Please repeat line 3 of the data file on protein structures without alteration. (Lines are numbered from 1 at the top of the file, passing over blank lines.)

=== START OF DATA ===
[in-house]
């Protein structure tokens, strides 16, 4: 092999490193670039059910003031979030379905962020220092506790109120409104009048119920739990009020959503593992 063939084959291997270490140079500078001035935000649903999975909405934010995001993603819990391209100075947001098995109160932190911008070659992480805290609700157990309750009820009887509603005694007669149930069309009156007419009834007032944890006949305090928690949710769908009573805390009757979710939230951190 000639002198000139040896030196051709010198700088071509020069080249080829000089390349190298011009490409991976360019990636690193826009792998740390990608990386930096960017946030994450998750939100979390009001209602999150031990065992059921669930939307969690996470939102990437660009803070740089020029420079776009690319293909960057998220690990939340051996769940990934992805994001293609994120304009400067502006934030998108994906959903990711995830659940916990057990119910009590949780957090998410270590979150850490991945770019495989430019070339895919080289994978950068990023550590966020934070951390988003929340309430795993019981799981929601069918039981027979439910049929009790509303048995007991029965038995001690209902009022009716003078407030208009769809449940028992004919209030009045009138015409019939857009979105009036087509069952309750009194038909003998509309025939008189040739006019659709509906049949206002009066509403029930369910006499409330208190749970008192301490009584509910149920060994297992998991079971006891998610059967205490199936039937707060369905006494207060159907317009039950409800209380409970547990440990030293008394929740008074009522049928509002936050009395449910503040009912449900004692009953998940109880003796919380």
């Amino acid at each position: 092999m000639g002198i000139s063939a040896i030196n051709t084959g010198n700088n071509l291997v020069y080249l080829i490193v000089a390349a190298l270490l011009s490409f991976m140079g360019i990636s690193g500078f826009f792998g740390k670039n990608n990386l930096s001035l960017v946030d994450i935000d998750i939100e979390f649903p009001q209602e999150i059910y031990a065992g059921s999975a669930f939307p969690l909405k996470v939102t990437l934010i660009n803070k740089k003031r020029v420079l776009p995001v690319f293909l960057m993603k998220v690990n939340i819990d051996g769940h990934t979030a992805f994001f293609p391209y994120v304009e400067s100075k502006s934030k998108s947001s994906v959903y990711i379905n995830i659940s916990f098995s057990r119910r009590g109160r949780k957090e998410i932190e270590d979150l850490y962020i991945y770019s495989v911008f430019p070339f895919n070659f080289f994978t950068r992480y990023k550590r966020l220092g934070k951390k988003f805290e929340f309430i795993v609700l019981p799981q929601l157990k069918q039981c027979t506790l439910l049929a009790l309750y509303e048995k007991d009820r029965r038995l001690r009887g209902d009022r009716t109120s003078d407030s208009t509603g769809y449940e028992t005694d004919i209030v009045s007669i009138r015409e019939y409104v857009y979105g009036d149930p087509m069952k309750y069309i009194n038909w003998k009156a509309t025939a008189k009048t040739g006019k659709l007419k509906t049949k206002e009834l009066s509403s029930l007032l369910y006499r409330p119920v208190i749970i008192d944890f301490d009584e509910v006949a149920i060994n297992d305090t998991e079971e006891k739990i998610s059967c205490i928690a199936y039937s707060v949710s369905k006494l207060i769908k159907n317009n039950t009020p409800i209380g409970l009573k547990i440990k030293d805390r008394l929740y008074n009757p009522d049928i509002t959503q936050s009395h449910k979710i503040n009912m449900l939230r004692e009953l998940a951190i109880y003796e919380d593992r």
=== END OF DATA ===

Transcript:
């Amino acid at each position: 092999m000639g002198i000139s063939a040896i030196n051709t084959g010198n700088n071509l291997v020069y080249l080829i490193v000089a390349a190298l270490l011009s490409f991976m140079g360019i990636s690193g500078f826009f792998g740390k670039n990608n990386l930096s001035l960017v946030d994450i935000d998750i939100e979390f649903p009001q209602e999150i059910y031990a065992g059921s999975a669930f939307p969690l909405k996470v939102t990437l934010i660009n803070k740089k003031r020029v420079l776009p995001v690319f293909l960057m993603k998220v690990n939340i819990d051996g769940h990934t979030a992805f994001f293609p391209y994120v304009e400067s100075k502006s934030k998108s947001s994906v959903y990711i379905n995830i659940s916990f098995s057990r119910r009590g109160r949780k957090e998410i932190e270590d979150l850490y962020i991945y770019s495989v911008f430019p070339f895919n070659f080289f994978t950068r992480y990023k550590r966020l220092g934070k951390k988003f805290e929340f309430i795993v609700l019981p799981q929601l157990k069918q039981c027979t506790l439910l049929a009790l309750y509303e048995k007991d009820r029965r038995l001690r009887g209902d009022r009716t109120s003078d407030s208009t509603g769809y449940e028992t005694d004919i209030v009045s007669i009138r015409e019939y409104v857009y979105g009036d149930p087509m069952k309750y069309i009194n038909w003998k009156a509309t025939a008189k009048t040739g006019k659709l007419k509906t049949k206002e009834l009066s509403s029930l007032l369910y006499r409330p119920v208190i749970i008192d944890f301490d009584e509910v006949a149920i060994n297992d305090t998991e079971e006891k739990i998610s059967c205490i928690a199936y039937s707060v949710s369905k006494l207060i769908k159907n317009n039950t009020p409800i209380g409970l009573k547990i440990k030293d805390r008394l929740y008074n009757p009522d049928i509002t959503q936050s009395h449910k979710i503040n009912m449900l939230r004692e009953l998940a951190i109880y003796e919380d593992r």